Please use this identifier to cite or link to this item:
Title: Optimal development of Australian sheep genetic resources
Contributor(s): Van Der Werf, Julius Herman  (author)orcid 
Publication Date: 2006
Handle Link:
Abstract: The Australian sheep industry is currently facing changing market conditions in which the main driver of profitability is shifting from wool to meat production. Breeding objectives should respond to such market developments. Because current breeding objectives and indexes were developed separately for terminal sire breeds, maternal breeds and Merinos, price changes are accommodated by changing the weighting of traits. This article considers the development of breed types in relation to each other, taking into account the joint use of these breeds in a crossbreeding system. This article also addresses key issues about development of specialized vs. dual-purpose breeds and how the Merino breed should be developed optimally to maximize future profitability across the Australian sheep industry. A relatively simple model suggested that for a wide range of price ratios between wool and meat, a crossbreeding system with specialized breeds is more profitable than a system based on one dual-purpose breed. Optimal development involves increased growth for meat breeds but increased wool production and no increase in body size for wool breeds that also serve as dams of prime lambs. Reproductive rates of both wool and meat breeds should be increased.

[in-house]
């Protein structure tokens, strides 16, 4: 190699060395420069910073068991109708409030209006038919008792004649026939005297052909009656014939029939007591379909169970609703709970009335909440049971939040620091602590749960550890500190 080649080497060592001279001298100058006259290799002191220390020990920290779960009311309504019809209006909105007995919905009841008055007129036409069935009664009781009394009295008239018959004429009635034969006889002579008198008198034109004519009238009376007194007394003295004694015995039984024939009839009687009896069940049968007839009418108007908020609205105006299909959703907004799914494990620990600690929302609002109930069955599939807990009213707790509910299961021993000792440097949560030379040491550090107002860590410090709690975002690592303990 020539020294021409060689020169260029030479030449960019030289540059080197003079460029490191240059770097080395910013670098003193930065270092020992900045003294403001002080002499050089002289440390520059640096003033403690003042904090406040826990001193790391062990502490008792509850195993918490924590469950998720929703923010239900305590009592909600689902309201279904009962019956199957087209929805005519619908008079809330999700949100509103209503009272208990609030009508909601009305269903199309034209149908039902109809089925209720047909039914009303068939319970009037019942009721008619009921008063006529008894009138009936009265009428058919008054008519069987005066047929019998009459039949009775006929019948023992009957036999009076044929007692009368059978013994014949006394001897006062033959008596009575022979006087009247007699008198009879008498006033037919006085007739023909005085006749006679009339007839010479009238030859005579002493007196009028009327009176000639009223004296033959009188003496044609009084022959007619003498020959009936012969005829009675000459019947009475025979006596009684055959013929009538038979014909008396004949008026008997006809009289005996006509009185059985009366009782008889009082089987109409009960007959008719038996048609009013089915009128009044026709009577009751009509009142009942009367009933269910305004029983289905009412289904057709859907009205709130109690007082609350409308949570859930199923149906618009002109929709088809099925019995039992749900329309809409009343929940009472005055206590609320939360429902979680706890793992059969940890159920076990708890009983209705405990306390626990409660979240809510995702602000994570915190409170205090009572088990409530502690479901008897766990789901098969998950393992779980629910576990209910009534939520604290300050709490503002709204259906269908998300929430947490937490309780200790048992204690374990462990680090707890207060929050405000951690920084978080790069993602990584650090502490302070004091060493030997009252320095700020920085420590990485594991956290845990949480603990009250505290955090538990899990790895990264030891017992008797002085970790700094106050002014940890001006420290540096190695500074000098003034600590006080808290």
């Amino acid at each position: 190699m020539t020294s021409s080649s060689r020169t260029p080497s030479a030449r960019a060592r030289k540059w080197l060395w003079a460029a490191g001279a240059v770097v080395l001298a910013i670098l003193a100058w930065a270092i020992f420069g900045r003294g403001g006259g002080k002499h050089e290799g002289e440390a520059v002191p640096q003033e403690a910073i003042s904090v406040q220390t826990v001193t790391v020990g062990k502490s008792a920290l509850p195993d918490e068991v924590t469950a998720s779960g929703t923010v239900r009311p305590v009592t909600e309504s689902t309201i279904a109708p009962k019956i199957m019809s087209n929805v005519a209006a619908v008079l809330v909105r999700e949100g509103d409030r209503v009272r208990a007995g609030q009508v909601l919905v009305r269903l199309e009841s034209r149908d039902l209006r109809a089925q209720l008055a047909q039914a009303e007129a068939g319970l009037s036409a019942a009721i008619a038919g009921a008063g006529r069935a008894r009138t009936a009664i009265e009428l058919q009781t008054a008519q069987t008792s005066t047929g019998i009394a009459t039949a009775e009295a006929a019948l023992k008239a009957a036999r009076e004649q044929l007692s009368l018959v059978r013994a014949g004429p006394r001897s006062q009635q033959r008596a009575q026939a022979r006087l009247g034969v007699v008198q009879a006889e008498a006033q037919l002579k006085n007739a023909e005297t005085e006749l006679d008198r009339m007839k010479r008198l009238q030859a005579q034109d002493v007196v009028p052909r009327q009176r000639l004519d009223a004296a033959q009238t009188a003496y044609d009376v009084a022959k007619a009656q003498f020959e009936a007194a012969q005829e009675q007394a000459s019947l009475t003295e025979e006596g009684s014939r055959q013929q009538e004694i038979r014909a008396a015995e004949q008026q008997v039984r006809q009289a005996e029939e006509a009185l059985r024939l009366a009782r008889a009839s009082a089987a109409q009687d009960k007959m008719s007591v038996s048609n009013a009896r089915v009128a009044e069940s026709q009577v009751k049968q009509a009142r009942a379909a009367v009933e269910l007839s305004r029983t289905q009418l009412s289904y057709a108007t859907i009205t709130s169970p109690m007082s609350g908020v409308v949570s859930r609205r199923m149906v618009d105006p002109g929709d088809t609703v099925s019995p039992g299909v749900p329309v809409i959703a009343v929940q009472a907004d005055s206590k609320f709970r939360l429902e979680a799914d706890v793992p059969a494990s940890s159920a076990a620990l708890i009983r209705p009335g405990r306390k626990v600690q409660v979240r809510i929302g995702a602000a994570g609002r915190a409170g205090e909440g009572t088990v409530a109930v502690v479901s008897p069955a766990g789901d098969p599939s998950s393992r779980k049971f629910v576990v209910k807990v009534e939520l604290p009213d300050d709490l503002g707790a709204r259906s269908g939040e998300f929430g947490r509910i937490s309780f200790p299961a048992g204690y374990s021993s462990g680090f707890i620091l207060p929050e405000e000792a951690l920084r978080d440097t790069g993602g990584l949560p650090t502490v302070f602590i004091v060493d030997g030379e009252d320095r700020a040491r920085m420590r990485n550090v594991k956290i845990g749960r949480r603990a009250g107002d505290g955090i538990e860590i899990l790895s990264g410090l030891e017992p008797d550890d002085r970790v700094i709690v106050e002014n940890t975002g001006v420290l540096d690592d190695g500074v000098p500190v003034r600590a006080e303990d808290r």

Publication Type: Journal Article
Source of Publication: International Journal of Sheep and Wool Science, 54(1), p. 17-21
Publisher: University of New England
Place of Publication: Armidale (NSW), Australia
ISSN: 1832-8679
Field of Research (FOR): 070201 Animal Breeding
Peer Reviewed: Yes
HERDC Category Description: C1 Refereed Article in a Scholarly Journal
Other Links:
Statistics to Oct 2018: Visitors: 135
Views: 134
Downloads: 0
Appears in Collections:Journal Article
School of Environmental and Rural Science

Files in This Item:
2 files
File Description SizeFormat 
Show full item record

Page view(s)

checked on Mar 4, 2019
Google Media

Google ScholarTM


Items in Research UNE are protected by copyright, with all rights reserved, unless otherwise indicated.